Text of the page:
The D.C. Circuit held that FERC did not err when it granted a license to operate a hydroelectric project to a private electric company instead of a city and over a state environmental agency’s objections. FERC gave the agency’s recommendations on fish entrainment and construction of a fish net due weight as required by FPA §10(j). FERC based its finding that entrainment did not significantly affect the project’s fish populations on the agency’s studies. Moreover, FERC adequately concluded a fish net would not have a significant beneficial effect. Similarly, FERC did not err in denying the city’s license application. Evidence substantially supported FERC’s determination that the city’s application was essentially equal to the company’s. Further, FERC did not unfairly prejudice the city by utilizing the first-to-file tiebreaker to award the license to the company. The tiebreaker does not apply to FPA §15 new license proceedings, but FERC awarded the company’s license in an FPA §15 orphan proceeding not subject to the limitation on new licenses. In addition, although the agency’s petition for review only referenced a FERC rehearing order, the court had jurisdiction to review the FERC license order because in light of the agency’s contemporaneous findings, it was obvious that the agency intended to challenge the license, and FERC was not prejudiced. City of Oconto Falls, Wisconsin v. Federal Energy Regulatory Commission, No. 98-1594 (D.C. Cir. Mar. 7, 2000) (8 pp.).


The Fourth Circuit affirmed a district court holding that it lacked subject matter jurisdiction under the TIA to review landfill owners’ challenge to a West Virginia law that imposes a solid waste assessment charge on the disposal of solid waste at any solid waste disposal facility. Under the TIA, federal courts shall not address the assessment of any tax under state law where a remedy can be had in state courts. The solid waste assessment charge is a tax. The state legislature and not an administrative agency imposed the charge. The charge is imposed on the persons disposing of the waste and, thus, is paid by those citizens and businesses who pay a collection service fee to have their waste picked up. Further, the statute imposing the charge was passed pursuant to an EPA regulation, 40 C.F.R. pt. 258, that sought to reduce the hazard of contaminated landfills. The aim of the statute imposing the charge is to enable landfill owners who cannot comply with EPA regulations because of financial reasons to close or upgrade their facilities. Therefore, the purpose of the charge serves more than a small section of society by protecting the environmental safety of the state’s groundwater. In addition, the placement of revenue from the charge into a special fund does not render it a fee rather than a tax because the fund benefits the population at large. Valero Terrestrial Corp. v. Caffrey, No. 99-1600 (4th Cir. Mar. 2, 2000) (6 pp.).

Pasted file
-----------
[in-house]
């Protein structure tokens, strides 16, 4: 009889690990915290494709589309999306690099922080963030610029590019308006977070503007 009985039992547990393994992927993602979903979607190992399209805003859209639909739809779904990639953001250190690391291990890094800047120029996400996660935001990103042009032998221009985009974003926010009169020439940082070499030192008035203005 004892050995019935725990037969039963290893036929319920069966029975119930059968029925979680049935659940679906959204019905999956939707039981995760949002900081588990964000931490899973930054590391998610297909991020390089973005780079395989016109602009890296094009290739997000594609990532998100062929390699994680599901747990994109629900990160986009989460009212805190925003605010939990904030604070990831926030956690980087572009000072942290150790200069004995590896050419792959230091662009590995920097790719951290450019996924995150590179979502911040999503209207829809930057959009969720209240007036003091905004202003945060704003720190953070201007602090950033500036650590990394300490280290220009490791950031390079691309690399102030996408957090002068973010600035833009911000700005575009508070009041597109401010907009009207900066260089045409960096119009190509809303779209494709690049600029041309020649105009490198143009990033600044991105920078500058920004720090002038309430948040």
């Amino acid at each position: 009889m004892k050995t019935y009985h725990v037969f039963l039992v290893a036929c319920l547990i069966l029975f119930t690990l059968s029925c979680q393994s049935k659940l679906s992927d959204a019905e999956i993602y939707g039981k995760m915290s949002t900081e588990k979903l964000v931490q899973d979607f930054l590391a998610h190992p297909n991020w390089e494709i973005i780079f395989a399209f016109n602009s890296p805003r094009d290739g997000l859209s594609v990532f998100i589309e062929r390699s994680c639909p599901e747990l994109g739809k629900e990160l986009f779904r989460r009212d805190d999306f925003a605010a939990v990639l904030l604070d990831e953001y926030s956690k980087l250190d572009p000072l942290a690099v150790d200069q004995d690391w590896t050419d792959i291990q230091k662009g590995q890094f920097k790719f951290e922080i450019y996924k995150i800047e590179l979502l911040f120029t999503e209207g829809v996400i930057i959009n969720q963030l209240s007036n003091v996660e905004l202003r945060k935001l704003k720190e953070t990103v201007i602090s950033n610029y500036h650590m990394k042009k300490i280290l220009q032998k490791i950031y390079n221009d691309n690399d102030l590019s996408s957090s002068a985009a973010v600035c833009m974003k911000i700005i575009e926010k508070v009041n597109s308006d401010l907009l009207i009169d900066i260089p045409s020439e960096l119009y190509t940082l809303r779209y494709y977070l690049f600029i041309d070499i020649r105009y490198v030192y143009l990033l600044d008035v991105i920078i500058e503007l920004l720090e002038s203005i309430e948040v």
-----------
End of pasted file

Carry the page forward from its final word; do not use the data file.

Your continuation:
The Ninth Circuit affirmed a district court determination that a state animal and plant inspection service satisfied NEPA’s requirements when it prepared an SEIS for a regulation addressing foreign pest infestation of plants and hardwoods. The service’s original EIS assumed without examination that although individual control measures for foreign plant pest species would be ineffective, collectively they would be effective. In the SEIS, however, the service has taken the requisite hard look at the environmental consequences of the regulation. The service disclosed the reasoning and analysis underlying its conclusion that a combination of mitigation measures will reduce foreign pest infestation. It also identified the regulation’s limitations as mitigation measures of methyl bromide fumigation, heat treatment, and visual inspection. Further, although the regulations will require supplementation as the gaps in regulatory data are filled, the fact that the regulatory scheme must be supplemented as necessary does not detract from the conclusion that the service took a hard look at its actions. Oregon Natural Resources Council v. Animal & Plant Health Inspection Service, No. 99-15398 (9th Cir. Feb. 24, 2000) (8 pp.).


A district court held that the Noerr Pennigton doctrine barred an underground natural gas storage company’s racketeering and antitrust claims against a competitor and a citizens group. The company claimed that its competitor and the group made fraudulent statements to FERC, a state environmental agency, and EPA in separate administrative proceedings, and as a result the company did not receive the requisite government approval to create a gas storage facility. The competitor and the group, however, are entitled to Noerr Pennington immunity for any claims arising out of their activities in the administrative proceedings because their activities in those proceedings were not objectively baseless. The competitor and the group did not initiate the proceedings, and the record supports some of the claims that the competitor made about the safety of the company’s proposed facility. In addition, even if the Noerr Pennington doctrine did not bar the company’s claims, the company failed to state a claim. The company failed to plead any facts demonstrating that the competitor’s and the group’s statements in the proceedings were the proximate cause of its injury. Bath Petroleum v. Market Hub Partners, No. 98-CV-6138 CJS (W.D.N.Y. Feb. 25, 2000) (Siragusa, J.) (40 pp.) (Defendants’ counsel included Alan J. Knauf of Knauf, Craig, Koegel & Shaw LLP in Rochester NY).